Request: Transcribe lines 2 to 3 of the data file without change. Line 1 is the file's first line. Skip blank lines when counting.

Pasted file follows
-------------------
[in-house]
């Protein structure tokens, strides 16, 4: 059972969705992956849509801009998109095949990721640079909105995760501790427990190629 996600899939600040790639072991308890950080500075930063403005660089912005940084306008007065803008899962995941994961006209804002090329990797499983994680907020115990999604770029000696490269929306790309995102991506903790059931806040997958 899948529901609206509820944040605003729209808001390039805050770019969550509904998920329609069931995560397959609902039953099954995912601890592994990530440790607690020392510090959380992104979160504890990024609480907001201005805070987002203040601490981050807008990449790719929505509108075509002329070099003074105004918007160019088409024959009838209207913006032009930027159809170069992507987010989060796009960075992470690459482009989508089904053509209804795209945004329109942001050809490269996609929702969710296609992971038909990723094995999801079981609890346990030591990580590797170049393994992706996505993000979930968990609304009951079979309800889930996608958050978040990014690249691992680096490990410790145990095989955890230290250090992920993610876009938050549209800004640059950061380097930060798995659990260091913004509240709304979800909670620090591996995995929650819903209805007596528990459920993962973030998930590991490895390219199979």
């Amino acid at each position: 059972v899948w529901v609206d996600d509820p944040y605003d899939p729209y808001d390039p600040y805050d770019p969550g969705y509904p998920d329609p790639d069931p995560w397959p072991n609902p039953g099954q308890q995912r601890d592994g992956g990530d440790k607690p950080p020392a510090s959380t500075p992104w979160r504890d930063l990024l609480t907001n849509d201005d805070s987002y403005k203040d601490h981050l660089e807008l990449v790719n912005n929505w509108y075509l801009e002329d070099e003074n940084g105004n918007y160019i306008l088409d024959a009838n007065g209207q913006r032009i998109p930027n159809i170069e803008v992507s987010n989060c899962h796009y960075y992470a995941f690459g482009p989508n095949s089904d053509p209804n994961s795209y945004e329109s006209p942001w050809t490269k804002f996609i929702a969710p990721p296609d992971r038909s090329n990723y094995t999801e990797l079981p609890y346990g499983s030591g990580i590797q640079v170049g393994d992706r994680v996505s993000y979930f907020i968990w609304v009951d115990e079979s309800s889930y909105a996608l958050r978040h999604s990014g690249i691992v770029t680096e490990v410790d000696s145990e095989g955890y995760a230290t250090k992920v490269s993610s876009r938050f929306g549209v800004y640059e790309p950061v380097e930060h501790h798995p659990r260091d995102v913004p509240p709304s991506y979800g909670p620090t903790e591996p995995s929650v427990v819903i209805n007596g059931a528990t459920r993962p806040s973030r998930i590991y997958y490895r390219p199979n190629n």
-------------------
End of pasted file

């Protein structure tokens, strides 16, 4: 059972969705992956849509801009998109095949990721640079909105995760501790427990190629 996600899939600040790639072991308890950080500075930063403005660089912005940084306008007065803008899962995941994961006209804002090329990797499983994680907020115990999604770029000696490269929306790309995102991506903790059931806040997958 899948529901609206509820944040605003729209808001390039805050770019969550509904998920329609069931995560397959609902039953099954995912601890592994990530440790607690020392510090959380992104979160504890990024609480907001201005805070987002203040601490981050807008990449790719929505509108075509002329070099003074105004918007160019088409024959009838209207913006032009930027159809170069992507987010989060796009960075992470690459482009989508089904053509209804795209945004329109942001050809490269996609929702969710296609992971038909990723094995999801079981609890346990030591990580590797170049393994992706996505993000979930968990609304009951079979309800889930996608958050978040990014690249691992680096490990410790145990095989955890230290250090992920993610876009938050549209800004640059950061380097930060798995659990260091913004509240709304979800909670620090591996995995929650819903209805007596528990459920993962973030998930590991490895390219199979």
């Amino acid at each position: 059972v899948w529901v609206d996600d509820p944040y605003d899939p729209y808001d390039p600040y805050d770019p969550g969705y509904p998920d329609p790639d069931p995560w397959p072991n609902p039953g099954q308890q995912r601890d592994g992956g990530d440790k607690p950080p020392a510090s959380t500075p992104w979160r504890d930063l990024l609480t907001n849509d201005d805070s987002y403005k203040d601490h981050l660089e807008l990449v790719n912005n929505w509108y075509l801009e002329d070099e003074n940084g105004n918007y160019i306008l088409d024959a009838n007065g209207q913006r032009i998109p930027n159809i170069e803008v992507s987010n989060c899962h796009y960075y992470a995941f690459g482009p989508n095949s089904d053509p209804n994961s795209y945004e329109s006209p942001w050809t490269k804002f996609i929702a969710p990721p296609d992971r038909s090329n990723y094995t999801e990797l079981p609890y346990g499983s030591g990580i590797q640079v170049g393994d992706r994680v996505s993000y979930f907020i968990w609304v009951d115990e079979s309800s889930y909105a996608l958050r978040h999604s990014g690249i691992v770029t680096e490990v410790d000696s145990e095989g955890y995760a230290t250090k992920v490269s993610s876009r938050f929306g549209v800004y640059e790309p950061v380097e930060h501790h798995p659990r260091d995102v913004p509240p709304s991506y979800g909670p620090t903790e591996p995995s929650v427990v819903i209805n007596g059931a528990t459920r993962p806040s973030r998930i590991y997958y490895r390219p199979n190629n």